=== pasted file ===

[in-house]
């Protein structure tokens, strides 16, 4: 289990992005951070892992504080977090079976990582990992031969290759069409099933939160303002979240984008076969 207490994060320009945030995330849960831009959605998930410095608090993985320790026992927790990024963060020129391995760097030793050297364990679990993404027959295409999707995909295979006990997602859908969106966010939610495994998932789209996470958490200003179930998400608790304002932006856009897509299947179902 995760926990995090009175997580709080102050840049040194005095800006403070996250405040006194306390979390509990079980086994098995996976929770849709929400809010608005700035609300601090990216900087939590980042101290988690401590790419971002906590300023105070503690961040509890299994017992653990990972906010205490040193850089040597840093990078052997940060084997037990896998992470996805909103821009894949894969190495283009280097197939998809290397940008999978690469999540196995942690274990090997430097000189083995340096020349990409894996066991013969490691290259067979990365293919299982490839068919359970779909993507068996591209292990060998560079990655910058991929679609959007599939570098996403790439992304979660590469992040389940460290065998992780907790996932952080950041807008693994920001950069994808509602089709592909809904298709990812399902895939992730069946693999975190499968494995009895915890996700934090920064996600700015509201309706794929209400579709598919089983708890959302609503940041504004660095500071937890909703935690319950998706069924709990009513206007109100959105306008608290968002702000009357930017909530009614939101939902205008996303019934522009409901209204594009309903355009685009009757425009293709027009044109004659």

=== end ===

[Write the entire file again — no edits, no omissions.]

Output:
[in-house]
């Protein structure tokens, strides 16, 4: 289990992005951070892992504080977090079976990582990992031969290759069409099933939160303002979240984008076969 207490994060320009945030995330849960831009959605998930410095608090993985320790026992927790990024963060020129391995760097030793050297364990679990993404027959295409999707995909295979006990997602859908969106966010939610495994998932789209996470958490200003179930998400608790304002932006856009897509299947179902 995760926990995090009175997580709080102050840049040194005095800006403070996250405040006194306390979390509990079980086994098995996976929770849709929400809010608005700035609300601090990216900087939590980042101290988690401590790419971002906590300023105070503690961040509890299994017992653990990972906010205490040193850089040597840093990078052997940060084997037990896998992470996805909103821009894949894969190495283009280097197939998809290397940008999978690469999540196995942690274990090997430097000189083995340096020349990409894996066991013969490691290259067979990365293919299982490839068919359970779909993507068996591209292990060998560079990655910058991929679609959007599939570098996403790439992304979660590469992040389940460290065998992780907790996932952080950041807008693994920001950069994808509602089709592909809904298709990812399902895939992730069946693999975190499968494995009895915890996700934090920064996600700015509201309706794929209400579709598919089983708890959302609503940041504004660095500071937890909703935690319950998706069924709990009513206007109100959105306008608290968002702000009357930017909530009614939101939902205008996303019934522009409901209204594009309903355009685009009757425009293709027009044109004659």